Experimental treatment of Alzheimer's is referred to the Food and Drug Administration for approval ̵
In March, the biotechnology company Biogen stopped two phase III clinical trials of the aducanumab antibody drug after preliminary data analysis suggested it was intended to fail. The decision to excavate the closely monitored drug sent Biogen's future and queued up. Shares fell more than 25% on the day of the announcement, reducing about $ 18 billion of the company's market value, according to Bloomberg at the time.
But this March decision is based on data collected only in December 2018. Additional data from recent months has continued to roll – and that told a different story, according to Biogen.
Those who received higher doses of education have "received significant benefits from cognition and function measures such as memory, orientation and language," the company said. , These patients also saw the benefits of day-to-day activities, such as managing their personal finances, cleaning, laundry, shopping and traveling outside their homes.
In a statement, Biogen CEO Michel Vunacos said:  With such a devastating disease that affects tens of millions around the world, today's message is truly a listen in the fight against Alzheimer's disease. This is the result of groundbreaking research and is a testament to Biogen's unwavering determination to follow the science and do the right thing for patients. We hope for the prospect of offering patients the first therapy to reduce the clinical decline in Alzheimer's disease and the potential application of these results for similar approaches targeting amyloid beta.
Biogen said it expects the drug to be approved by the FDA in early 2020. News sent 42% of Biogen stock early Tuesday, bringing it back to where it was before the March crash.
And what has changed? high doses of educationab. These data come from two separate studies called EMERGE (involving 1638 patients) and ENGAGE (involving 1647 patients). Both were Phase III multicenter, randomized, double-blind, placebo-controlled, parallel study groups testing the safety and efficacy of 18-month education schedules at two different doses.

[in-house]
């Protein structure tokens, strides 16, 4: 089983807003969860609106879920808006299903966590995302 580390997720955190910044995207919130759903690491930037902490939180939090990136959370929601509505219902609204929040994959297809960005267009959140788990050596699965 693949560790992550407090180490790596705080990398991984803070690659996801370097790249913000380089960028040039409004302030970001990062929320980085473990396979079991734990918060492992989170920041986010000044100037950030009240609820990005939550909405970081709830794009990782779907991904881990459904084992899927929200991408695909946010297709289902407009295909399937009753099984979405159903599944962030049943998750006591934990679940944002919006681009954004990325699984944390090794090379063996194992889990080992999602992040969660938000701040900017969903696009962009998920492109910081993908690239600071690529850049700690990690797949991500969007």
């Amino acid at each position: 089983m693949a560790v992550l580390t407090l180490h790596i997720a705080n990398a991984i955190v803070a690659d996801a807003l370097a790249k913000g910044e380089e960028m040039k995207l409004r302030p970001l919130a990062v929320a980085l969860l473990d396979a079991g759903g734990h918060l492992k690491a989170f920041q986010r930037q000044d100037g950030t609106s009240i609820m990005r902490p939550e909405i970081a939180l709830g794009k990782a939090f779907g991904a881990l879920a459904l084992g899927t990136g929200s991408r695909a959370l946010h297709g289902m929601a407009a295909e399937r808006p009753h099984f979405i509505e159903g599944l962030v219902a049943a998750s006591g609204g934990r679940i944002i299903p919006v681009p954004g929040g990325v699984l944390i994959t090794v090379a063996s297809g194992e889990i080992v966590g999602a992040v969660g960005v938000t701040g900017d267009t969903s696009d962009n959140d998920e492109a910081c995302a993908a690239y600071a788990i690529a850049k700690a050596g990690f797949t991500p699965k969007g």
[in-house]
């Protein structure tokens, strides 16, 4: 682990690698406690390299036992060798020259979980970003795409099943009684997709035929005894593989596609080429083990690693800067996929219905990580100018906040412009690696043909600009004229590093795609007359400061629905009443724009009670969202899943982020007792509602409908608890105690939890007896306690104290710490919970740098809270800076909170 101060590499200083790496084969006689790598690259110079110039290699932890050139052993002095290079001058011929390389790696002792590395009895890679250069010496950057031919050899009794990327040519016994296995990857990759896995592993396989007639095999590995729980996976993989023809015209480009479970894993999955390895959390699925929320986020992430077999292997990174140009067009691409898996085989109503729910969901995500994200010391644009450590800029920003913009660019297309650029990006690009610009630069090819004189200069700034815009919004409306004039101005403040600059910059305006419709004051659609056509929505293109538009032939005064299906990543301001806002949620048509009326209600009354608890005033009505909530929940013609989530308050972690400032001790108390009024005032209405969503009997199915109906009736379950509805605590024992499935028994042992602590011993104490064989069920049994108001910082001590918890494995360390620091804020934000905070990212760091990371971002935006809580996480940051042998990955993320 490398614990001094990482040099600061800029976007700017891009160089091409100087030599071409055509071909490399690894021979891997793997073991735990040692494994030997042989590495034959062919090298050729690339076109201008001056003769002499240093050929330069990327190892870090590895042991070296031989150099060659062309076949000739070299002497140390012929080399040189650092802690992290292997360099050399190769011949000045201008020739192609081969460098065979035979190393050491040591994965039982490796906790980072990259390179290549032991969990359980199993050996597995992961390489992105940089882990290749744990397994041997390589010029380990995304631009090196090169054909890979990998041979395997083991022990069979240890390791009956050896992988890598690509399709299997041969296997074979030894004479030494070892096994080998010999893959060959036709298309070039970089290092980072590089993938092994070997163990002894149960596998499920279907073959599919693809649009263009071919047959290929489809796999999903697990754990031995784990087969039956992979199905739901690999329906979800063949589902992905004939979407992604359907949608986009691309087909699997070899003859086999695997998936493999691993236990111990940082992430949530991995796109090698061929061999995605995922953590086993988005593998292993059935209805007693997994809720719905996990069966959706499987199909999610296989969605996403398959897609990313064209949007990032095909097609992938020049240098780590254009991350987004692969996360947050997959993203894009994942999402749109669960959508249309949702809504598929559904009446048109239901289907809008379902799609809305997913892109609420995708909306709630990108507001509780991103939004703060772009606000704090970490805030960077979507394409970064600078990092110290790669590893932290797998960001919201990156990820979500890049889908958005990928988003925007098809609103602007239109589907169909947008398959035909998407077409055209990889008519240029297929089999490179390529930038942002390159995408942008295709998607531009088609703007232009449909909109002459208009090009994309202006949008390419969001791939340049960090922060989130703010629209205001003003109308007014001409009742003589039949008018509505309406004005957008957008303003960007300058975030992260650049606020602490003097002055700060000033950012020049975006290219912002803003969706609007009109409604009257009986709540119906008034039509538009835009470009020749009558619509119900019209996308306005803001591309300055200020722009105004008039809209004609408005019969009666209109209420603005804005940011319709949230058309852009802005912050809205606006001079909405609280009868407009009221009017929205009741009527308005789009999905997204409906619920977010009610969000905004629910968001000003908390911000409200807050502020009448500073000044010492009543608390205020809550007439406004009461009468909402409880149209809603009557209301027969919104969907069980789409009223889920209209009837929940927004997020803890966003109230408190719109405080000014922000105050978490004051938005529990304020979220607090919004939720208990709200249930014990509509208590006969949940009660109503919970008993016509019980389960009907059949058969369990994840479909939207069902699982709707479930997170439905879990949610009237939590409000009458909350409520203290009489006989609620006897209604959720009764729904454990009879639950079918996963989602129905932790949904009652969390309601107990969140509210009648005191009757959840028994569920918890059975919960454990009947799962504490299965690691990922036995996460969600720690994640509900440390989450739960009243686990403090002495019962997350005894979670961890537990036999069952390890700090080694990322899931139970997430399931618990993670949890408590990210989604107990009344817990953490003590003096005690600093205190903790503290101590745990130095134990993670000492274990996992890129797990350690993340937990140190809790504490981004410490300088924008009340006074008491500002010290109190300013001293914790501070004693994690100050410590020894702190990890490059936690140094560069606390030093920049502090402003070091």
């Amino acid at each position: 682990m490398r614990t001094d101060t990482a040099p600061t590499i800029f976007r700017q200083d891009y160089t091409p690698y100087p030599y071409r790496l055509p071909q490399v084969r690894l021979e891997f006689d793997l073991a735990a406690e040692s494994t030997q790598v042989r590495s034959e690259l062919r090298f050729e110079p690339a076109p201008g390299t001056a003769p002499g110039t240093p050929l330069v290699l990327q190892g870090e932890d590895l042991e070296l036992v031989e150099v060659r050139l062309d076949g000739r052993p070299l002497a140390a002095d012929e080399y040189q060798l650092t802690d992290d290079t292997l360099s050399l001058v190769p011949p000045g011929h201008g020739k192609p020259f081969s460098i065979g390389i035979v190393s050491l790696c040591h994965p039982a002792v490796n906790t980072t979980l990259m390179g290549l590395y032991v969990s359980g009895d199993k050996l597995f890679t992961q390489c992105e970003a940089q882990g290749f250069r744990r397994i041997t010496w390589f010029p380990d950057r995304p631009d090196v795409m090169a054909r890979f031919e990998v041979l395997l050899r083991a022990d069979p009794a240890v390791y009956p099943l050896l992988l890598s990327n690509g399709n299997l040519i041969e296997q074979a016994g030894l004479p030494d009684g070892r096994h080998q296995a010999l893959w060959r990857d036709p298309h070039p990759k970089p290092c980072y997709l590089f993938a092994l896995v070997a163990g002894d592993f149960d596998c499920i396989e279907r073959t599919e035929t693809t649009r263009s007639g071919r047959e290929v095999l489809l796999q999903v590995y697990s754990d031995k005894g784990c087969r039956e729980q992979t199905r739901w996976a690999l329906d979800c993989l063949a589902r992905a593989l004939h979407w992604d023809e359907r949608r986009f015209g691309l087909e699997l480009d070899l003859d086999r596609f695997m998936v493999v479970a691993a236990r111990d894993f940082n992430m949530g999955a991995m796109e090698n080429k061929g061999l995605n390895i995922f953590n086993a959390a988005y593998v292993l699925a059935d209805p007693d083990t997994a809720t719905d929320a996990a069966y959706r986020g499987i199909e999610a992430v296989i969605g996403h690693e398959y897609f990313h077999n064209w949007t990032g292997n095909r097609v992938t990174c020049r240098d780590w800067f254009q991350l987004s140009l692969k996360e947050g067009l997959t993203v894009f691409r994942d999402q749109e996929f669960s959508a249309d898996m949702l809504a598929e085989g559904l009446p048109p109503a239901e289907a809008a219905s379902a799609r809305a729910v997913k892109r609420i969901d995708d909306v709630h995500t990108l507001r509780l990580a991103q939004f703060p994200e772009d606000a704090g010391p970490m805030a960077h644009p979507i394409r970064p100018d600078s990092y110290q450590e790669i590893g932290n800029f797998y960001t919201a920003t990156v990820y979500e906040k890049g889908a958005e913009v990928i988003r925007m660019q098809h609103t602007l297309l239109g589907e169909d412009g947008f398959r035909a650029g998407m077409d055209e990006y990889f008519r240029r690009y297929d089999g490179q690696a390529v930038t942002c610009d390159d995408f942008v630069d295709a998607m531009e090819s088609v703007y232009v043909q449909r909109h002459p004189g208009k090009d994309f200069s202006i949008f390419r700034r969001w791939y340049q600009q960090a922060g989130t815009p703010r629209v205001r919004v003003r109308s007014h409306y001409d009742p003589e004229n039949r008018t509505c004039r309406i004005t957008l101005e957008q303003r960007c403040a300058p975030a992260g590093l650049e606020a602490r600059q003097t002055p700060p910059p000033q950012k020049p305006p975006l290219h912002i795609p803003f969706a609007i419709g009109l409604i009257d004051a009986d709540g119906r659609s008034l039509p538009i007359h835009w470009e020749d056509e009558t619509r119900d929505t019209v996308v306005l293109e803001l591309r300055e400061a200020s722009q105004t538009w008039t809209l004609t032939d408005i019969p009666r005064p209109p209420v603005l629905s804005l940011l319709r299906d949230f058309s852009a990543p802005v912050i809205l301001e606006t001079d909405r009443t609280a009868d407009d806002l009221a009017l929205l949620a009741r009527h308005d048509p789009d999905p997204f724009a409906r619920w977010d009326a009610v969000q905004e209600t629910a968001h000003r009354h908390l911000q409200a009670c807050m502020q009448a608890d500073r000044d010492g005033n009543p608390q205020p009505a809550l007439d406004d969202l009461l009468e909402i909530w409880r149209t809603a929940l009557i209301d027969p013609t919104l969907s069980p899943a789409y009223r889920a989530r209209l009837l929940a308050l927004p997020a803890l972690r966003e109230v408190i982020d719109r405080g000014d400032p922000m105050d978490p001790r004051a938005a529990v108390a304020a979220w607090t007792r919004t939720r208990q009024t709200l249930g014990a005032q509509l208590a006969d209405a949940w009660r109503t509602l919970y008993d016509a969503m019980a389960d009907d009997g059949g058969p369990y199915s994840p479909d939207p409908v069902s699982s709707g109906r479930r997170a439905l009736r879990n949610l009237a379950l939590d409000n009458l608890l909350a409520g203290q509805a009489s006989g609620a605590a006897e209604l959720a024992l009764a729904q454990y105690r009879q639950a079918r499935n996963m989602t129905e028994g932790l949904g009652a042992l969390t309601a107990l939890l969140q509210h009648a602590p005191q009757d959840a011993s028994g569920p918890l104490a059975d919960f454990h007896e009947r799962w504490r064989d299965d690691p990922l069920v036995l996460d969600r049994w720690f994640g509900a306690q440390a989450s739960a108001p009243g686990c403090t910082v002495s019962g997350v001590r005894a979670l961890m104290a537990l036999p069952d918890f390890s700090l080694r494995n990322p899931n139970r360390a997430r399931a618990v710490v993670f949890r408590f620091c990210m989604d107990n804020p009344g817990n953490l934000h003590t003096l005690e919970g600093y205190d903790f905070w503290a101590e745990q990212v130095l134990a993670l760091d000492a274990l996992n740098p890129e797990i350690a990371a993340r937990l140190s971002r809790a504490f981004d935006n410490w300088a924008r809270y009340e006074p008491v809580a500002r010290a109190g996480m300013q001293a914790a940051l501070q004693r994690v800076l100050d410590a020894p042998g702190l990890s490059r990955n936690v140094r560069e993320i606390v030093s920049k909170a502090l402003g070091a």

Prior to initiating these studies, studies suggest that education can help clear the hallmarks of blunt amyloid-beta peptides that accumulate in the brains of Alzheimer's patients. But clearing these lumps from blood vessels in the brain comes with the potential risk of vascular damage, which can trigger an immune response and swelling.
As Ars reported in 2016, the results of a Phase I trial seem to confirm this risk. Although the drug cleared the lumps, the higher the education dose of proc in the process, the more signs of cerebral swelling and hemorrhage – manifesting as ARIA-E, or amyloid-related picture-edema abnormalities.
That the Phase I trial began with 165 participants, 32 of whom received the higher dose. Of these, 15 developed ARIA-E and 10 patients dropped out of the study due to adverse events, an alarming sign.
The problem persists in both Phase III trials. ARIA-E and headache are the most commonly reported adverse reactions in both, and early data are predominantly from lower-dose patients who are less likely to develop ARIA-E.
When Biogen conducted a uselessness analysis in March, the company had data from only 1,748 patients who completed a full 18-month experimental treatment. As the data continues to spread, Biogen has collected data on another 318 patients who completed the 18-month treatment. These were a total of 2066 patients (63%) who had completed the treatment of 3 285 patients initially enrolled in the two studies. It is not clear how many of the remaining 37% of patients dropped out due to adverse events.
However, the additional data have more results than the patients receiving the higher dose. Together, they tilted the scale to show that these higher doses resulted in "a significant reduction in clinical decline from baseline." However, the results are only statistically significant for one of the two studies (EMERGE, not ENGAGE).
The company says it has had discussions with the FDA about the drug's approval.
There are currently no approved therapies that can reduce the effects of Alzheimer's disease, which affects about 5 million Americans. Each new hit market is expected to earn billions of dollars in sales, according to Reuters.